LET’S WALK: Tomorrow, Saturday, the Footpath Society will be out for a stroll if the snow drifts are not too deep. Join them at Ditchling Beacon car park (fee payable if not National Trust member) at 10.15am ready to set off on a five mile trek taking in Heathy Brow, Highpark corner, Stanmer village, Home Brow and return to car park. If you need to know more ring 01444 241463.

DELAYS INEVITABLE: From January 29 Plumpton’s sewer in Station Road will undergo repair and maintenance and the work is set to last for nine weeks. Works will start at the entrance to the railway station and four sections will be involved between there and Wells Close. There will be little excavation but temporary traffic lights will be in operation, so allow a little extra time for journeys by car. The works are purely for repair and maintenance and will not increase the capacity of the sewer, although flow may be improved a tad. Southern Water and the contractors have given an assurance that inconvenience will be kept to a minimum. We shall see.

NO CHANGE: Plumpton Parish Council has now set its precept (the amount it collects via Council Tax) for 2013/14 and it will remain the same as for the current year. By careful budgeting the council has not only avoided an increase during very difficult times but has also been able to provide very positive support for the projects being undertaken at the playing field. Services will not be reduced as a result and this will be the third successive year that there has been no increase. In real terms (to coin a modern day catchphrase) the parish council will actually be providing more for less.

BROADBAND: A number of people, including me, have observed that the Broadband service to Plumpton seems to be at an all time low, with dreadfully long download times. BT is responsible for our telephone exchange but seemingly concentrates its efforts on areas with high populations. Plumpton Parish Council in co-operation with East Chiltington, Streat, ESCC, Lewes District Council, AirS (Action in Rural Sussex) and the Village Action Plan last year conducted a survey to ascertain demand for Superfast Broadband in the area and the result showed that it is high. ESCC has funding to bring the fast service to rural areas and Plumpton submitted a good case to bring it to our exchange. The County Council is continuing its efforts and seeks more support. If you are interested please get behind the effort and go to www,goesussex.co.uk to register or ring 01273 335991.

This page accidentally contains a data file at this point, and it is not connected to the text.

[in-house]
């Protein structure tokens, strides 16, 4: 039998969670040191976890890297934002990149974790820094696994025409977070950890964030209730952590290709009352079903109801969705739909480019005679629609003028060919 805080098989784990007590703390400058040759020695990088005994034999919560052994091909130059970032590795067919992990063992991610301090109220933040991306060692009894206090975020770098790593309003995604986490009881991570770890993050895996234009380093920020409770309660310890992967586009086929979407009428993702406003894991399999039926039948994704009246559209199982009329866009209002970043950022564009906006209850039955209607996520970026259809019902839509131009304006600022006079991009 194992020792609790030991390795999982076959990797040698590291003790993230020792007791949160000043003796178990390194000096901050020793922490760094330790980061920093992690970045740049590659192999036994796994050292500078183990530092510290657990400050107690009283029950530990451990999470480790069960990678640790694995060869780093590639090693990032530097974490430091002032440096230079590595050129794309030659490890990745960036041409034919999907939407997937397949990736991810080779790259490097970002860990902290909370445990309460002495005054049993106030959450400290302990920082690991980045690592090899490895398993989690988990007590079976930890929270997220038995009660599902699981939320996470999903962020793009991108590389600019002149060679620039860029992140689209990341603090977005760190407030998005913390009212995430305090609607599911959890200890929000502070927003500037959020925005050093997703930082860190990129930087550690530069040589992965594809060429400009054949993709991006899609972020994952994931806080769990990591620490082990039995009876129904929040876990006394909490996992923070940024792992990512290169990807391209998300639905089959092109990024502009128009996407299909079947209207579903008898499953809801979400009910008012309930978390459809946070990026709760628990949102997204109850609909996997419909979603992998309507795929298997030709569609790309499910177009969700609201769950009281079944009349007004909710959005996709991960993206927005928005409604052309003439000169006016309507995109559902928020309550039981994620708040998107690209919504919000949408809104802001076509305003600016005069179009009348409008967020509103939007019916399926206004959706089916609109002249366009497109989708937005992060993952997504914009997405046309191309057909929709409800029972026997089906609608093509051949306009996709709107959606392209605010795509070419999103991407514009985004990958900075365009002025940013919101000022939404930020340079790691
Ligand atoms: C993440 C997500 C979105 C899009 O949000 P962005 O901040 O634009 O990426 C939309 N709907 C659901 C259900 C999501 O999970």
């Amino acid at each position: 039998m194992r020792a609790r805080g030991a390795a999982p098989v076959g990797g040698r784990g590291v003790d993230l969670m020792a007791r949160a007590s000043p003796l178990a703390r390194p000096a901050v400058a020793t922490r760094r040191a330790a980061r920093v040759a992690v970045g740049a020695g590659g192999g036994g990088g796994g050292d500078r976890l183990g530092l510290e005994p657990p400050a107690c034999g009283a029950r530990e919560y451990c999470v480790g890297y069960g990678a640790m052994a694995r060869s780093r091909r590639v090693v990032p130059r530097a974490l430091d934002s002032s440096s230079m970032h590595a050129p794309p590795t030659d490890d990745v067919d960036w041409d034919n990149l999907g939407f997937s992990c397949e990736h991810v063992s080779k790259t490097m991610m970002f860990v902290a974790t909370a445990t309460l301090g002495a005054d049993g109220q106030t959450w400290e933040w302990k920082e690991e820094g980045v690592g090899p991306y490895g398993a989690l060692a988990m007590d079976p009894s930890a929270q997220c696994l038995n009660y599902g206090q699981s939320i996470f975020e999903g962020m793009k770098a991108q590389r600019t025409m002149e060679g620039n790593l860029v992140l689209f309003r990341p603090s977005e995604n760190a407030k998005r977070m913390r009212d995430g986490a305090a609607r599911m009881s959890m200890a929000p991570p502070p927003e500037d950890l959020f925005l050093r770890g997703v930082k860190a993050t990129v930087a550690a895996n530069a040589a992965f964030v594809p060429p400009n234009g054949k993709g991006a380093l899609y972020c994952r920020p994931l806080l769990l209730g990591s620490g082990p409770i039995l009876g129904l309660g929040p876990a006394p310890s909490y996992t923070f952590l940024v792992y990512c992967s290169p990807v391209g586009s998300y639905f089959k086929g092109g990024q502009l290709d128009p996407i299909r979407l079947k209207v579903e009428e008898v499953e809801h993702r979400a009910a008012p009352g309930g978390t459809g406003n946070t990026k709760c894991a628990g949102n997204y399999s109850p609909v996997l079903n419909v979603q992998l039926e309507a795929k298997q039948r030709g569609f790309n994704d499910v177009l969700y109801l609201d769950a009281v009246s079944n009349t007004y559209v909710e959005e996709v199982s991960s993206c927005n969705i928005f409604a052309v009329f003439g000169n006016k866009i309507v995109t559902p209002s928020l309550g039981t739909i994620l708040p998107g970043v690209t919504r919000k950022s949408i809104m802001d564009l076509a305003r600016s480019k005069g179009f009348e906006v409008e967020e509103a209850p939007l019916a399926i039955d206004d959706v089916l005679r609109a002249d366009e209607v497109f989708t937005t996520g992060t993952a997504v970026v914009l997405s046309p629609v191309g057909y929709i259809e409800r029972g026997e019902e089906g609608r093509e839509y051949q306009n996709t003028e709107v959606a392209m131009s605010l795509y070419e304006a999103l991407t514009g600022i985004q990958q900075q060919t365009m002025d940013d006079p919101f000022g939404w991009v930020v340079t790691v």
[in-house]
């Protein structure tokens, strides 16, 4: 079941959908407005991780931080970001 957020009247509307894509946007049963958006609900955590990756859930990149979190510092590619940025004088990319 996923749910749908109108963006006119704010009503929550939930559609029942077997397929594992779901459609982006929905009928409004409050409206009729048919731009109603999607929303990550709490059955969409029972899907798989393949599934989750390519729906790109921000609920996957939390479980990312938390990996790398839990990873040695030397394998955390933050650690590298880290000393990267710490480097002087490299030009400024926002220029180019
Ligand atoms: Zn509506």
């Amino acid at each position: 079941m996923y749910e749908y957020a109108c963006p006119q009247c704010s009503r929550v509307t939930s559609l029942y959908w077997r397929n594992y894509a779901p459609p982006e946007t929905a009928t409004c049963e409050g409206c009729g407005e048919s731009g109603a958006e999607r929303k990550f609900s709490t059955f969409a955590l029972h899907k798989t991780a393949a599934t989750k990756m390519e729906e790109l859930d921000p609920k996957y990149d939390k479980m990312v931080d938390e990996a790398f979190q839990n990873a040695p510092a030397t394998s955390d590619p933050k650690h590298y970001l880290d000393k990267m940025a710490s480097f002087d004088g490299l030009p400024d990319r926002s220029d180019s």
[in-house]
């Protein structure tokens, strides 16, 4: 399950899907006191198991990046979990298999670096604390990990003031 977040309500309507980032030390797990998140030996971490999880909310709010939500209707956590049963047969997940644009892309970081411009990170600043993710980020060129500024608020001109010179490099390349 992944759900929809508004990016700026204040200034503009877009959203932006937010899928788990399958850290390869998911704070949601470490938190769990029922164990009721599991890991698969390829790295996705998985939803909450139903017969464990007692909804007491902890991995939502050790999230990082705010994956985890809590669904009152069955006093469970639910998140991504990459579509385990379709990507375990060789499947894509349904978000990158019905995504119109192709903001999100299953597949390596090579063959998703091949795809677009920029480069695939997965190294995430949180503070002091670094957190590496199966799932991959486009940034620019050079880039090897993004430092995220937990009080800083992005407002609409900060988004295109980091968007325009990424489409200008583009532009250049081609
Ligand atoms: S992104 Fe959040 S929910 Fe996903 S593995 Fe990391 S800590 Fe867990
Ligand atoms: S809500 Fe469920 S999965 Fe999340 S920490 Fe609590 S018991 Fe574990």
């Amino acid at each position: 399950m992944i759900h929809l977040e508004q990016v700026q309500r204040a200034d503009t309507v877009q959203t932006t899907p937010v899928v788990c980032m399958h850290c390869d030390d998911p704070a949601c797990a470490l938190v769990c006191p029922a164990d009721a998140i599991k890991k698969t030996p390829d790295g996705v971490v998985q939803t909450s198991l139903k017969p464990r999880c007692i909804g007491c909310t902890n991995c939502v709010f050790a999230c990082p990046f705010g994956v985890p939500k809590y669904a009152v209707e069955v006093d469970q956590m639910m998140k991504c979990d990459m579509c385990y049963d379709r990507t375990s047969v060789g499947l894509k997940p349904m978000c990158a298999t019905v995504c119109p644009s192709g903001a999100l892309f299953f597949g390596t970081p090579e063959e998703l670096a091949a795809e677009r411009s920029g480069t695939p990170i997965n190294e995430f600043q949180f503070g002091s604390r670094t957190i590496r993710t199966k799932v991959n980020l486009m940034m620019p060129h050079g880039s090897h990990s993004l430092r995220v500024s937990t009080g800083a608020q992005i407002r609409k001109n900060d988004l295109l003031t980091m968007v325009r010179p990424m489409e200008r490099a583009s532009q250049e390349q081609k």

RUGBY LATEST: Plumpton and Littlehampton are considered by some as the best one team rugby clubs in Sussex, Their games are always extremely physical and competitive and last Saturday’s match was no different. Littlehampton started the brighter, attacking the Plumpton line. Plumpton repelled a barrage, before taking the game to Littlehampton for the next 60 minutes. It took a simple try from Plumpton Captain Steve Cropper to get points on the board, swiftly followed by a long range penalty from the boot of Lewis Beale. A further length of the pitch solo try from Rhys Beale, put Plumpton further ahead. Littlehampton’s ill-discipline didn’t help their cause. First a yellow card for consistent infringements by their prop, followed by a red card for the second row for a serious offence. This left Plumpton in the driving seat. Further second half tries from Rhys Beale and George R led to an easy win. Special mention to second row Ed Bowman, whose massive presence in defence stopped Littlehampton in their tracks early on, putting in an excellent display and base for the 27-0 win. This weekend Plumpton host Shoreham, kick off 2.15pm.

ringmer

FOOTBALL CLUB: Tomorrow, Saturday, the first team are due to be at home in an SCFL Div One fixture against near neighbours AFC Uckfield. Kick off at The Caburn is 3pm. On Tuesday the firsts are at home again against Peacehaven in round three of the John O’Hara Cup, kick off is 7.45pm. The second team are away to Lancing on Saturday in the SCFL reserve section premier division and kick off time at Culver Road is 3pm. Please check before travelling as all of the pitches in Sussex are a bit wet, to say the least, at present. On the social side, 55 of the club’s senior members enjoyed their post Christmas get together at The Caburn Pavilion last Monday January 14 and a good time was had by all. Many thanks to all those who contributed towards the refreshments and the entertainment and helped out on the day, a great team effort. The Cricket Club Review, The Secret Cricketing Footballer’s Odd Shaped Second Ball, which was due to take place on Saturday February 9 has regrettably been postponed until later in the year due to unforeseen circumstances, but watch this space for the new date.

TAIZE SERVICE: This popular service of reflection and special music will explore the theme of light and dark. It will take place in St Mary’s on Sunday at 6.30pm.

BRIDGE CLUB: The result of the duplicate pairs played on January 9 was: 1, Gill and Tony Spaven; 2, Alan Disney and Roy Skan; 3, Liz and Tim Owen. The club next meets on Wednesday in the St Mary’s Room of the village hall. Please note that the AGM of the club will take place that evening at 7pm.